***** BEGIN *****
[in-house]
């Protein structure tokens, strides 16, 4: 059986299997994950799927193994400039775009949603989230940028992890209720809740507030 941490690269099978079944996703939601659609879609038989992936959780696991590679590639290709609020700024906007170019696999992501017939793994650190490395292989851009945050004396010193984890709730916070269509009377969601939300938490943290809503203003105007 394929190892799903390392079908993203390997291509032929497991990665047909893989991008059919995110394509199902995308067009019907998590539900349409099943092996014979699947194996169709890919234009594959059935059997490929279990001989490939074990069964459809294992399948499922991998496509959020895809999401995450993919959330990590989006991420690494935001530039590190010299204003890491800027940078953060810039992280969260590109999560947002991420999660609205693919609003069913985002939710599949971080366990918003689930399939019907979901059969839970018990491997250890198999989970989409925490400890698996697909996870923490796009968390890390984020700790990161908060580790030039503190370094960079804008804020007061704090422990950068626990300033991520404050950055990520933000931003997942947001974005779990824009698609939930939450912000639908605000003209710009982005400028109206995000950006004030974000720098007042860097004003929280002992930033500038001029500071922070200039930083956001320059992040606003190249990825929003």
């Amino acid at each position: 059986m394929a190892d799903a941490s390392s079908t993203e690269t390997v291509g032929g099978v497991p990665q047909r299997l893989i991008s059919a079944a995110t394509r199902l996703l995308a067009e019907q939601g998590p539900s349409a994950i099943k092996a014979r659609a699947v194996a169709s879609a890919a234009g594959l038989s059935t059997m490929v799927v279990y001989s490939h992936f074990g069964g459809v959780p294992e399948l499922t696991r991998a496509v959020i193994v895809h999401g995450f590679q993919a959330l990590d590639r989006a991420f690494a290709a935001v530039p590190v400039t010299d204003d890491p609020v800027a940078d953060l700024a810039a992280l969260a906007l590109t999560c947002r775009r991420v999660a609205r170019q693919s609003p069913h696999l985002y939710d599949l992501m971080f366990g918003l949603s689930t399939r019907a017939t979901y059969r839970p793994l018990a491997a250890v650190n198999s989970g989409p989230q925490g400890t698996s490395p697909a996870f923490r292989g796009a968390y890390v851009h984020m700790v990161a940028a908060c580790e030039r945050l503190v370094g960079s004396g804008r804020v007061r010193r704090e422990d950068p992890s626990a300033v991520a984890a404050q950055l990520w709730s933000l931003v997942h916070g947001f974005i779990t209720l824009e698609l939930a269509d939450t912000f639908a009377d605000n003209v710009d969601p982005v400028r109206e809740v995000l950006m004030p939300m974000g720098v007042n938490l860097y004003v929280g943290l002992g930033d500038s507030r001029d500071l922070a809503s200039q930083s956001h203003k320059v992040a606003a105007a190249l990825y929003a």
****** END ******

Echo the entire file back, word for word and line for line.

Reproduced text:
[in-house]
């Protein structure tokens, strides 16, 4: 059986299997994950799927193994400039775009949603989230940028992890209720809740507030 941490690269099978079944996703939601659609879609038989992936959780696991590679590639290709609020700024906007170019696999992501017939793994650190490395292989851009945050004396010193984890709730916070269509009377969601939300938490943290809503203003105007 394929190892799903390392079908993203390997291509032929497991990665047909893989991008059919995110394509199902995308067009019907998590539900349409099943092996014979699947194996169709890919234009594959059935059997490929279990001989490939074990069964459809294992399948499922991998496509959020895809999401995450993919959330990590989006991420690494935001530039590190010299204003890491800027940078953060810039992280969260590109999560947002991420999660609205693919609003069913985002939710599949971080366990918003689930399939019907979901059969839970018990491997250890198999989970989409925490400890698996697909996870923490796009968390890390984020700790990161908060580790030039503190370094960079804008804020007061704090422990950068626990300033991520404050950055990520933000931003997942947001974005779990824009698609939930939450912000639908605000003209710009982005400028109206995000950006004030974000720098007042860097004003929280002992930033500038001029500071922070200039930083956001320059992040606003190249990825929003």
């Amino acid at each position: 059986m394929a190892d799903a941490s390392s079908t993203e690269t390997v291509g032929g099978v497991p990665q047909r299997l893989i991008s059919a079944a995110t394509r199902l996703l995308a067009e019907q939601g998590p539900s349409a994950i099943k092996a014979r659609a699947v194996a169709s879609a890919a234009g594959l038989s059935t059997m490929v799927v279990y001989s490939h992936f074990g069964g459809v959780p294992e399948l499922t696991r991998a496509v959020i193994v895809h999401g995450f590679q993919a959330l990590d590639r989006a991420f690494a290709a935001v530039p590190v400039t010299d204003d890491p609020v800027a940078d953060l700024a810039a992280l969260a906007l590109t999560c947002r775009r991420v999660a609205r170019q693919s609003p069913h696999l985002y939710d599949l992501m971080f366990g918003l949603s689930t399939r019907a017939t979901y059969r839970p793994l018990a491997a250890v650190n198999s989970g989409p989230q925490g400890t698996s490395p697909a996870f923490r292989g796009a968390y890390v851009h984020m700790v990161a940028a908060c580790e030039r945050l503190v370094g960079s004396g804008r804020v007061r010193r704090e422990d950068p992890s626990a300033v991520a984890a404050q950055l990520w709730s933000l931003v997942h916070g947001f974005i779990t209720l824009e698609l939930a269509d939450t912000f639908a009377d605000n003209v710009d969601p982005v400028r109206e809740v995000l950006m004030p939300m974000g720098v007042n938490l860097y004003v929280g943290l002992g930033d500038s507030r001029d500071l922070a809503s200039q930083s956001h203003k320059v992040a606003a105007a190249l990825y929003a």